Indiana nears universal ‘school choice’ in new budget
Critics say other K-12s miss out
Republican state lawmakers are giving a major boost to Indiana’s “school choice” voucher program in the next state budget. (Getty Images)
Indiana House Republicans secured a major win in the next two-year state budget with a voucher buildout that “school choice” advocates say makes the program virtually universal.
Expanded eligibility for Choice Scholarships — which allows families to receive vouchers to attend private schools — will raise the income ceiling to 400% of the amount required for a student to qualify for the federal free or reduced price lunch program, equal to about $220,000.
Currently, vouchers are limited to families that make less than 300% of the free or reduced lunch income eligibility level, meaning a family of four can make up to $154,000 annually.
Lawmakers said they’ll also eliminate the eight pathways currently in place — in addition to income requirements — that determine student eligibility for the voucher program.
It’s a stark change from the Senate GOP’s proposed budget, which did not make any changes to the existing Choice program. An unexpected $1.5 billion in revenue forecasted last gave lawmakers more to work with.
Senate Pro Tem Rodric Bray, R-Martinsville, said the voucher expansion is a “win” for many in his caucus, though.
“It’s a really big number,” he said of some senators’ hesitation about the expansion’s cost, but projected growth in state tax collections “provided some flexibility.”
Leaders touted an 8% increase in overall K-12 tuition support formula over the biennium. But the voucher funding pot grows 69% the first year and 14% the second year.
On the public education front, K-12 schools are projected to see average per student funding increases of 3.4% in the budget’s first year and 1.7% in the second — for a total additional $1.2 billion.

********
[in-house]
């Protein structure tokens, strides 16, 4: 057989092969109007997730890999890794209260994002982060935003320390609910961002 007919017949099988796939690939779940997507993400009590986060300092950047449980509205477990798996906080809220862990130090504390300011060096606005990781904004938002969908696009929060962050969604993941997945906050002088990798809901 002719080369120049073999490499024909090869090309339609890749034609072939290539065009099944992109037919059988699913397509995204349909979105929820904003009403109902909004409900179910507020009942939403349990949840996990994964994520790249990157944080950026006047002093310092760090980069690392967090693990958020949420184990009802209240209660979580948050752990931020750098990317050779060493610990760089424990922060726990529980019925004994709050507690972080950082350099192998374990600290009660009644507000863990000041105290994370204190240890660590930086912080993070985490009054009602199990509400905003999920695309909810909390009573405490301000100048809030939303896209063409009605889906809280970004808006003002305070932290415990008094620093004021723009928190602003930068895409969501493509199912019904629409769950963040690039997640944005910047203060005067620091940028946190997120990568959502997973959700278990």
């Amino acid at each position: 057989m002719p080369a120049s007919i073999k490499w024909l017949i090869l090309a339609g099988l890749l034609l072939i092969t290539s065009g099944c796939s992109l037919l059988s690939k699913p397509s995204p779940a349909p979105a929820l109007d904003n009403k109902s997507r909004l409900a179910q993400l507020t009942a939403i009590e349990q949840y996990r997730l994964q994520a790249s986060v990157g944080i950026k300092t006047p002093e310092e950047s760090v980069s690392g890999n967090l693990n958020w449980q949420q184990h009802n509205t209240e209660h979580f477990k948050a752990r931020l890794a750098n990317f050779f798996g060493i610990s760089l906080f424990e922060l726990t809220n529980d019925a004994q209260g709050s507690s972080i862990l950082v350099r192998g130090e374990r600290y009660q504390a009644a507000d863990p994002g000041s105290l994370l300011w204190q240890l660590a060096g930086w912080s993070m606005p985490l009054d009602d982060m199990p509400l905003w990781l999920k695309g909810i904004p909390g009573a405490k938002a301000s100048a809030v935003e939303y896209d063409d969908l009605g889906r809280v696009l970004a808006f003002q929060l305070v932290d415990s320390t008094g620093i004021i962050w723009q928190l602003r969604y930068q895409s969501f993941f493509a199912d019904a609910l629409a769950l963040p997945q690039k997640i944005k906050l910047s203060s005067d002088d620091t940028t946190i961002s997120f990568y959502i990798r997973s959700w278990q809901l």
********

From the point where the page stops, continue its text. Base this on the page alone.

Supplemental “complexity” funding schools receive for low-income and at-risk students is also set to increase — up 5.5% in fiscal year 2024 and 1.2% in fiscal year 2025.
Special education grants would additionally increase by 5% in the 2024 fiscal year, and 5% again the next year.
Per-student grants to help educate English-learners will see the biggest boost over the biennium, increasing by 23%.
Republican-written state budgets in the last decade have raised school funding by an average of 1.5%. But the final budget draft drew criticism from Democrats who argue that school spending is not keeping up with inflation.
“Expanding vouchers to that magnitude is despicable from our perspective,” said Rep. Greg Porter, D-Indianapolis. “I don’t think that the traditional public schools are going to benefit. At this rate, they’re not able to even get inflationary dollars.”
Breaking down the voucher buildout
Under the GOP-backed budget, newly-eligible families will be able to use the vouchers — even if they’re already paying to send their kids to private school.
The broader eligibility provisions are projected to grow the voucher program from the current 53,500 students to some 95,000 students by 2025 — and more than double the state money spent on the Choice Scholarships.
After the expansion, the program could cost the state an estimated $500 million in fiscal year 2024, and another $600 million in the following fiscal year. The current state budget appropriates $240 million annually for vouchers.
Betsy Wiley, president & CEO of the Institute for Quality Education, said early number-crunching shows that only 3.5% of Hoosier families with school-aged kids would not qualify for vouchers under the new income limits.
“We would say it’s universal,” Wiley told the Indiana Capital Chronicle. “When this budget passes, I think Indiana will be the most educational choice-friendly state in the nation — across the board — between private school choice options for all Hoosier families, a robust charter environment, and district-to-district transfers. That literally will make any education available to any student in the state.”